Dublin’s oldest house opens at weekend

9/9a Aungier Street pre-dates development of Georgian Dublin

Dublin’s oldest house, 9/9A Aungier Street is open to the public for the first time this weekend. We meet the architect behind its conservation, and a mother and son who lived there. Details of tours at openhousedublin.com Video: Bryan O'Brien

 

A 350-year-old building, believed to be Dublin’s oldest house, will open its doors to the public for the first time this weekend.

Number 9/9a Aungier Street is one of the earliest buildings in the Aungier Estate, Dublin’s first planned post-medieval housing development, pre-dating the construction of Georgian Dublin.

The four-storey building on the east side of the street - which runs south from South Great George’s Street - was constructed the same year St Stephen’s Green was enclosed. The house combines the timber framing techniques of medieval Ireland with mass masonry construction, making it a link between the medieval and Georgian cities.

Built in 1664 as a home for the elite of Dublin society, it became a merchant’s house during the 18th and 19th centuries and tenements and flats in the 20th century.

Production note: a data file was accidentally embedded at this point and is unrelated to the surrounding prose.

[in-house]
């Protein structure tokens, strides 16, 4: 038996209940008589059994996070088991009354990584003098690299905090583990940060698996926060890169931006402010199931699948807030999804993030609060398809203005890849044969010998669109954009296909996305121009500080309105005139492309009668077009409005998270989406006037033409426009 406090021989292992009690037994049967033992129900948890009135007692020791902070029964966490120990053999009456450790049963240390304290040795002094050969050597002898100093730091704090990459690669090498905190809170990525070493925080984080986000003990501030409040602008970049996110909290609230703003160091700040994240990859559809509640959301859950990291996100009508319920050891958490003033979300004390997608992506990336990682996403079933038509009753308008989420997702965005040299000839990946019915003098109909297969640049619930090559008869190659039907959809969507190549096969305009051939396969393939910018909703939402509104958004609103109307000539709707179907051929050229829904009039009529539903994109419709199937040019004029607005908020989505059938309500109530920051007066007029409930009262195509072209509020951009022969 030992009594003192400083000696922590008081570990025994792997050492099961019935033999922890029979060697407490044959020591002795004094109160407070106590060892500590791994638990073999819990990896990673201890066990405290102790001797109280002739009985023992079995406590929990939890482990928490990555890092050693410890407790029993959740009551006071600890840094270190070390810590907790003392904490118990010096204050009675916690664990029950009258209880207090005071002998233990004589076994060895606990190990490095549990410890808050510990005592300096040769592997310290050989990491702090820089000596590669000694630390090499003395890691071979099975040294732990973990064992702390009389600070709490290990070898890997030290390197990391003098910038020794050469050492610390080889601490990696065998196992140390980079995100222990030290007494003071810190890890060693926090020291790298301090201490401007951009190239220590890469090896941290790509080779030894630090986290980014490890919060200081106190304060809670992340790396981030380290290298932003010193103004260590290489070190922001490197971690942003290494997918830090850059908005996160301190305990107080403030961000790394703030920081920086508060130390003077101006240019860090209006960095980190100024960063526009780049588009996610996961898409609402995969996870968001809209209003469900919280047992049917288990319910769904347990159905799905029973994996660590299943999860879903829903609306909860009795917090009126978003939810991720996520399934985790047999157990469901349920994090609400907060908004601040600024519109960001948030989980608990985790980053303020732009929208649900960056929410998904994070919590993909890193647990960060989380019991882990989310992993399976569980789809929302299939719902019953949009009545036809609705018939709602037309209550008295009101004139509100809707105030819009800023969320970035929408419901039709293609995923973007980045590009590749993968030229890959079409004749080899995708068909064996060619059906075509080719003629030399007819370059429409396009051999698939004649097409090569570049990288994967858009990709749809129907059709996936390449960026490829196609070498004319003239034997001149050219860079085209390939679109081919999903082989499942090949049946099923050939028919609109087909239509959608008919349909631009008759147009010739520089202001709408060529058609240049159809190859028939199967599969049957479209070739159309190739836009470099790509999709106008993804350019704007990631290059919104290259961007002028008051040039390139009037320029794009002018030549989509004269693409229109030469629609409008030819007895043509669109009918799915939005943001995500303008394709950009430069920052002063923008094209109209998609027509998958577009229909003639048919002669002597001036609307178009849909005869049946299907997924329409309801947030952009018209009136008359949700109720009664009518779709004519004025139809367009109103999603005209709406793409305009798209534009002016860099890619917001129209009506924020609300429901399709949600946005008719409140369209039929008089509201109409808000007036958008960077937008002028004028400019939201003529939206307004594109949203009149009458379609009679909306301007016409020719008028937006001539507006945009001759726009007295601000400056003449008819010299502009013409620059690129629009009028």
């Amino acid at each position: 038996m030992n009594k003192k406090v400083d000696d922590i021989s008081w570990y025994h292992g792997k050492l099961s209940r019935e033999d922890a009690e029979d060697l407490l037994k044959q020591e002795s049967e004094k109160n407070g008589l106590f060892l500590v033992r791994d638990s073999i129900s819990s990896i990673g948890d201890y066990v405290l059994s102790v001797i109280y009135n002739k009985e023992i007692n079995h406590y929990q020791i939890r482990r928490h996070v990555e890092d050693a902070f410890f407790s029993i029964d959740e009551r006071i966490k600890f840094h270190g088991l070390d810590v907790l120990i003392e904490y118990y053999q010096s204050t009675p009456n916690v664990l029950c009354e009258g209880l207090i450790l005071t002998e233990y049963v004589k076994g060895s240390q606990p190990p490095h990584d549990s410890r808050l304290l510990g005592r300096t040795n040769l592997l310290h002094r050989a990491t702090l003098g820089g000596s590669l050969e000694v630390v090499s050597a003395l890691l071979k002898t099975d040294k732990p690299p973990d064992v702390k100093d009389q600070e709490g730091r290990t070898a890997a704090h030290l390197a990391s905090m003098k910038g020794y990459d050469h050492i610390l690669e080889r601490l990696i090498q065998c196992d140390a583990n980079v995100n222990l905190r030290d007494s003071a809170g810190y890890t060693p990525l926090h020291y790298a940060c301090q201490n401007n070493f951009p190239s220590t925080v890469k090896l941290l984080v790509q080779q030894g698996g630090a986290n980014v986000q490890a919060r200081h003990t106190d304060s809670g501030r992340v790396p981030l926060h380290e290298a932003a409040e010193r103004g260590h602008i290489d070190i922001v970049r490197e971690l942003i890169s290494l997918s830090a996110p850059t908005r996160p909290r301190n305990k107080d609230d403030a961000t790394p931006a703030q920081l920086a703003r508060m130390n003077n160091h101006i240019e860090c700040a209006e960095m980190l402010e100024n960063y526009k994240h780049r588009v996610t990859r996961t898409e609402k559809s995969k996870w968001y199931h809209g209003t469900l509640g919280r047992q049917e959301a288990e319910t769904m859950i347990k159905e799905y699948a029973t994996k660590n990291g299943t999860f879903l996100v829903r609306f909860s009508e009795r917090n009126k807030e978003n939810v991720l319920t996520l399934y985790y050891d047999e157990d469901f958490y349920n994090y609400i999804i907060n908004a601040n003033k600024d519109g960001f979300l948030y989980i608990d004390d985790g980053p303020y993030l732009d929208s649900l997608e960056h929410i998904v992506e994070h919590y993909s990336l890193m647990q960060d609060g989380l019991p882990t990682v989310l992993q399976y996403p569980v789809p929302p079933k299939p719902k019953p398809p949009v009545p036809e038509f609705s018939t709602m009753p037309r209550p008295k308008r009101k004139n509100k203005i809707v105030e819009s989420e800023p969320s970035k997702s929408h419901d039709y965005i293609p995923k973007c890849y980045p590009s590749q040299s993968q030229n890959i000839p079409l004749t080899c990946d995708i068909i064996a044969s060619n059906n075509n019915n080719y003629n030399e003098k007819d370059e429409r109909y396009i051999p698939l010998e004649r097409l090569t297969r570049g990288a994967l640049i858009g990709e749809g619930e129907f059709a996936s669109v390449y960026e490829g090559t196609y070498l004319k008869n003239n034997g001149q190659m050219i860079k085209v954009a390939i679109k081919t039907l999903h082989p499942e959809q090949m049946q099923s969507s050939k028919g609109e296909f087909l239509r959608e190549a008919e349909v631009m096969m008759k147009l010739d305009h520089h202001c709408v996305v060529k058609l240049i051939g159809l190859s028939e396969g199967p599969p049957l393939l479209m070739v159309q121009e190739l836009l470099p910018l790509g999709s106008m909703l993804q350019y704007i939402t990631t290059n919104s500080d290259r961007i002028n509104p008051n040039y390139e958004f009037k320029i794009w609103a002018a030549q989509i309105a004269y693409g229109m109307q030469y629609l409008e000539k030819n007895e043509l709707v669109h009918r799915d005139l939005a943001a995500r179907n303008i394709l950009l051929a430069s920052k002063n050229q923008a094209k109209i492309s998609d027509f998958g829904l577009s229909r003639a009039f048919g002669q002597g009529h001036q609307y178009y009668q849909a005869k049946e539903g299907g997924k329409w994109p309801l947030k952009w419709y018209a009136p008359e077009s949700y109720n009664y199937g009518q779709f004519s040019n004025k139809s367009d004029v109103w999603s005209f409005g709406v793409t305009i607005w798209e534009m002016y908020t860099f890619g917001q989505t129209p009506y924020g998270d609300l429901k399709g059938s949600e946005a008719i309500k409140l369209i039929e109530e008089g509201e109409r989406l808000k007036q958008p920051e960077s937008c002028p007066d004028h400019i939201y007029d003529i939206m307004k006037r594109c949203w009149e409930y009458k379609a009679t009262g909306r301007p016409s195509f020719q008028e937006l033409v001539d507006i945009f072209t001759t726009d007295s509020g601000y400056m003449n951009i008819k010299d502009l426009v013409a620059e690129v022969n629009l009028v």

It is one of the most intact structures of its period to have survived anywhere in the country and is a Registered National Monument as well as a Protected Structure.

However, its 20th century façade meant its age and significance went unnoticed until the 1990s when a planning application to convert the building into apartments brought it to light.

The application was never granted and the house, which had fallen into a perilous state of repair, is now undergoing a major conservation programme.

It is one of the buildings which will feature in the Irish Architecture Foundation’s Open House Dublin weekend. Over the weekend more than 100 public, private, commercial, industrial and domestic buildings, some of which are not usually open to the public, will be on show with free guided tours.

The line-up includes some of the city’s most famous historic buildings including City Hall, the Casino at Marino and the Mansion House, as well as lesser known architectural gems such as Tailor’s Hall, the City Assembly House and the Iveagh Trust Museum Flat.

Several modern buildings will also open their doors including the Convention Centre, the Commissioners of Irish Lights headquarters, and Irishtown Garda station.

Details of the buildings on show, as well as opening times are available at openhousedublin.com